British pressure on the sultan of Zanzibar to ban the slave trade was easily circumvented, and, though the abolition treaty forced on the Zanzibaris in 1873 was more effective, the reduced coastal demand for slaves led to even more ruthless methods in the interior of east-central Africa; slaves were no longer needed for export and thus were exploited locally. East coast Arabs began to play a much more active role in the interior. Initially operating through local chiefs, they came to exercise wide military and political jurisdiction over the northern routes from strategically placed commercial centres; many of these became slave-based plantations.

    Effects of the slave trade

    It is not possible to compile an exact balance sheet of the devastation caused to Southern Africa by the slave trade, and historians differ in their estimation of the numbers involved and of the extent of the damage inflicted. In the 17th century some 10,000 to 12,000 slaves were exported annually from Luanda. Although this figure includes captives from both north and south of the bay, it does not include those smuggled out to escape official taxation. In the 18th century about a third of the slaves exported to the Americas probably came from Angola. The figure probably represents a relatively small proportion of the total population of a huge area in any one year, but it was a significant proportion of economically active adults. The figure also does not take account of the depopulation and social dislocation resulting from incessant warfare and banditry, resulting famine and disease, and the intensification of slavery within African society, where it was usually the young women who were taken as captive “wives” because of their utility as kinless and therefore unprotected agricultural labour.

    Source : www.britannica.com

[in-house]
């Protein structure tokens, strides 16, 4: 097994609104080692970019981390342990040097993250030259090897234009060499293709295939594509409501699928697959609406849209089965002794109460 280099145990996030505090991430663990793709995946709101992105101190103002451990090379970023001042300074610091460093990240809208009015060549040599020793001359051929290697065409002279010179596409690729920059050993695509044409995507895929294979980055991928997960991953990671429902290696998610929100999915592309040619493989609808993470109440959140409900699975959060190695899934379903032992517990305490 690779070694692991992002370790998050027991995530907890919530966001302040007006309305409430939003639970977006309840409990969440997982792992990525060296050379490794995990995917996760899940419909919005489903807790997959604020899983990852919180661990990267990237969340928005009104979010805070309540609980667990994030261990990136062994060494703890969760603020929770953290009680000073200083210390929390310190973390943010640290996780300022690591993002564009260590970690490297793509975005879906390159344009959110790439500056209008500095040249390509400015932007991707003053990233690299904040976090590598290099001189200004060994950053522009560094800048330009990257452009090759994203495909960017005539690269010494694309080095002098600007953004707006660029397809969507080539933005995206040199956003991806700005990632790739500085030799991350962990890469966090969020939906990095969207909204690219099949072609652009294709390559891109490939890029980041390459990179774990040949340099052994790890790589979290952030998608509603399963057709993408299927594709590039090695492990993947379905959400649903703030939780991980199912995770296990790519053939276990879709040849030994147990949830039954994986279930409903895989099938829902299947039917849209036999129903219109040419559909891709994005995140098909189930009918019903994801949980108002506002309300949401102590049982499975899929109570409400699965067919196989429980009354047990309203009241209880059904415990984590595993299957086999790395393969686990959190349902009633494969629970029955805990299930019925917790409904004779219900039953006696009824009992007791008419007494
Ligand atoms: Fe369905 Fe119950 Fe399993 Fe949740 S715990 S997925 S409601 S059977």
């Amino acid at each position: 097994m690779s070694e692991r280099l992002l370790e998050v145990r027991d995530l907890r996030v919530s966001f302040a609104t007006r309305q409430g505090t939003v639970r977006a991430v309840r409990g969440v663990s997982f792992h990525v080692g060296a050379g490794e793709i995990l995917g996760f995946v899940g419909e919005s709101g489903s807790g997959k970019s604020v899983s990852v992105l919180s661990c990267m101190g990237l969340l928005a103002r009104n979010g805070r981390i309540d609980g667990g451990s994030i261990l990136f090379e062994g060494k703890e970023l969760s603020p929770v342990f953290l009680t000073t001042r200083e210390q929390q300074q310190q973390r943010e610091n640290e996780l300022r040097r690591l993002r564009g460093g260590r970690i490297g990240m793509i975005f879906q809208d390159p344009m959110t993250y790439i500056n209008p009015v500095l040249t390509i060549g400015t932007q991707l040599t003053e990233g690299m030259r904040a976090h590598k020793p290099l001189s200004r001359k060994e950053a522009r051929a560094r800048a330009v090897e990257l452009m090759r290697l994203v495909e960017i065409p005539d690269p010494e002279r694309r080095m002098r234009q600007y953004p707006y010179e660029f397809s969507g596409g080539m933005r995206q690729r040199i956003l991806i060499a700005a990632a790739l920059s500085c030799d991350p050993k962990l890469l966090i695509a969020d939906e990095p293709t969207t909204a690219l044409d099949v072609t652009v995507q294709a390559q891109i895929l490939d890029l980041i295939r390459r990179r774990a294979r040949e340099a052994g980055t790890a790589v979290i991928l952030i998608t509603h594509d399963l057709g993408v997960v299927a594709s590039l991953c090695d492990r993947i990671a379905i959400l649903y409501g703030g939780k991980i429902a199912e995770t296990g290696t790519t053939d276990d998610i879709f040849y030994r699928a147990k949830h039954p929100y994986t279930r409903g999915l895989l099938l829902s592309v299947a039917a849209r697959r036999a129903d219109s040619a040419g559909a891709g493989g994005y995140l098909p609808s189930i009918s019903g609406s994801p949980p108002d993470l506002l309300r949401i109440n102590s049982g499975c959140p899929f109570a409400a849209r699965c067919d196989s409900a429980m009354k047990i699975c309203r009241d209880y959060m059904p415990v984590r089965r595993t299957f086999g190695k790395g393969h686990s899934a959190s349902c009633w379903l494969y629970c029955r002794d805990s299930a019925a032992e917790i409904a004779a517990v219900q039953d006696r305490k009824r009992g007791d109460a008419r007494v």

Southern Africans and the Advent of Colonialism

    Southern Africans and the Advent of Colonialism

    Jared McDonald (author), Adrian S. Wisnicki and Megan Ward (editors), First edition: 2014, Second edition: 2015

    Cite page (MLA): McDonald, Jared. "Southern Africans and the Advent of Colonialism." Adrian S. Wisnicki and Megan Ward, eds. Livingstone Online. Adrian S. Wisnicki and Megan Ward, dirs. University of Maryland Libraries, 2015. Web. http://livingstoneonline.org/uuid/node/77590f20-a6f3-4721-85ff-22b52973f313.

    This essay provides a summary of the most important historical events and processes relating to the peoples of southern Africa. The essay also explains the social and political context of the sub-continent from the Stone Age through to the mid-nineteenth century, when Livingstone first arrived in the region. The essay concludes with a glossary that defines key terms used in the text.


    The Earliest Inhabitants

    Human Settlement and the Climate

    The Arrival of Europeans

    The Expanding Cape Colony

    The Advance of the Colonial Frontier

    The Transition from VOC to British Rule

    A New Mission Field Opens Up

    The Era of Reform

    Boer Discontent and the Great Trek

    Social and Political Change in the Interior

    Traders and Raiders along the Trans-Gariep Frontier

    The Mfecane and the Rise of the Zulu Kingdom

    The Mfecane Draws to a Close

    The Consolidation of European Political Power

    Livingstone in Context

    Acknowledgements Glossary Further Reading

    Introduction    Top ⤴